University of California San Diego engineers have developed wireless, battery less electronic stickers that measure the force exerted by one object on another. Its design is really simple with minimal electronics.
Force stickers have two main components:
- A capacitor that is just a few millimetres thin.
- Radio frequency identification (RFID) sticker, which is a device that acts like a barcode that can be read wirelessly using a radio signal.
The researchers found a clever way to integrate these two components together so that they can measure the force applied by the object and wirelessly communicate that information to the RFID reader.
The capacitor is made of a soft polymer sheet inserted between two conductive copper strips. When an external force is applied, the polymer compresses, drawing the copper strips closer together and increasing the capacitor’s electrical charge.
The researchers showed that this increase in electric charge due to the applied force is important, as it changes the signal transmitted by the RFID sticker. An RFID reader measures these changes remotely and translates them into a specific magnitude of applied force.
This unique technique of modifying the RFID signal enables the miniaturization of components in the force sticker. In comparison, previous methods of modifying RFID signals required components thousands of times larger.
Meanwhile, the RFID sticker operates at very low power by transmitting radio signals through backscattering. It receives radio signals from the RFID reader, modifies the signal through electrical changes induced by the capacitor, and then reflects the modified signals back to the reader, which decodes and translates them into applied power.
As a result, the force sticker runs on essentially no power. The force stickers are wireless, run without batteries, and fit in tight spaces.
Another interesting feature of its design: Its capacitor can be customizable for different power ranges. The capacitor can be adjusted to measure smaller or larger forces, respectively, by switching out the polymer layer for one that is softer or stiffer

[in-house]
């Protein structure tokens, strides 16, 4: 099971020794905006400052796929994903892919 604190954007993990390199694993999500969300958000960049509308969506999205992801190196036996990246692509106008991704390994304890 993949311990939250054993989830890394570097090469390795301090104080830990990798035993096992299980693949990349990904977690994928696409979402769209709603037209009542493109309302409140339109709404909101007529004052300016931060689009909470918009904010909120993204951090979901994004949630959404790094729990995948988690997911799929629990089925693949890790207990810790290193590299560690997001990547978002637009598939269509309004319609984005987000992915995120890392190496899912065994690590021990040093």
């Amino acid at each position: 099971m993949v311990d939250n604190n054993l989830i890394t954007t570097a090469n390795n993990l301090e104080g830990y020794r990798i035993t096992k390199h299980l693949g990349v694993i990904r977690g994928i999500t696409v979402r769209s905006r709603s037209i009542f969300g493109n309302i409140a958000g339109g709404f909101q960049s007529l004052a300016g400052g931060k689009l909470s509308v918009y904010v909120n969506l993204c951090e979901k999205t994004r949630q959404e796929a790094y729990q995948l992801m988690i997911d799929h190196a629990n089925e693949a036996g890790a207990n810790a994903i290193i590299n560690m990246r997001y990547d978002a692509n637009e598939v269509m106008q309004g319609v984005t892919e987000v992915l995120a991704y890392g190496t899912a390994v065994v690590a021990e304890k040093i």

It can be used to enhance the immersive experience of VR and AR, make biomedical devices smarter, monitor the safety of industrial equipment, and arm robots with a sense of touch to improve the accuracy and efficiency of inventory management in warehouses.
For example, in knee implants, force stickers can be used to measure the forces the implant exerts on the joint.
“These force stickers could make technology more intelligent, interactive, and intuitive,” said Dinesh Bharadia, professor of electrical and computer engineering at the UC San Diego Jacobs School of Engineering.
“Humans, by nature, possess an inherent ability to sense force. This allows us to interact seamlessly with our surroundings and enables clinicians to perform delicate surgical procedures. Providing this force-sensing ability to electronic devices and medical implants could be a game-changer for many industries.”
To demonstrate, the researchers created and tested two types of force stickers. In one sticker, capacitors for small force measurements were made with super soft polymers, making them suitable for model knee joint experiments. When force stickers are placed inside the joint, the force sticker accurately measures different applied forces as the researchers push on the joint.
Another sticker, in which the capacitor was bound with a stiffer polymer, was tested in a warehouse packaging experiment. Attached to the bottom of the box, it accurately measures the weight of different quantities of items placed in the box.
Researchers found that these force stickers were highly durable. They have withstood over 10,000 force applications and remained consistently. Additionally, researchers noted that these stickers can be produced accurately at a low cost, with each sticker costing less than $2.
“If we can commercialize this technology, we imagine that in the future, a box of them could be sold inexpensively, like a box of Band-Aids,” said Gupta.
The researchers aim to make Force stickers readable by smartphones, eliminating the need for RFID readers.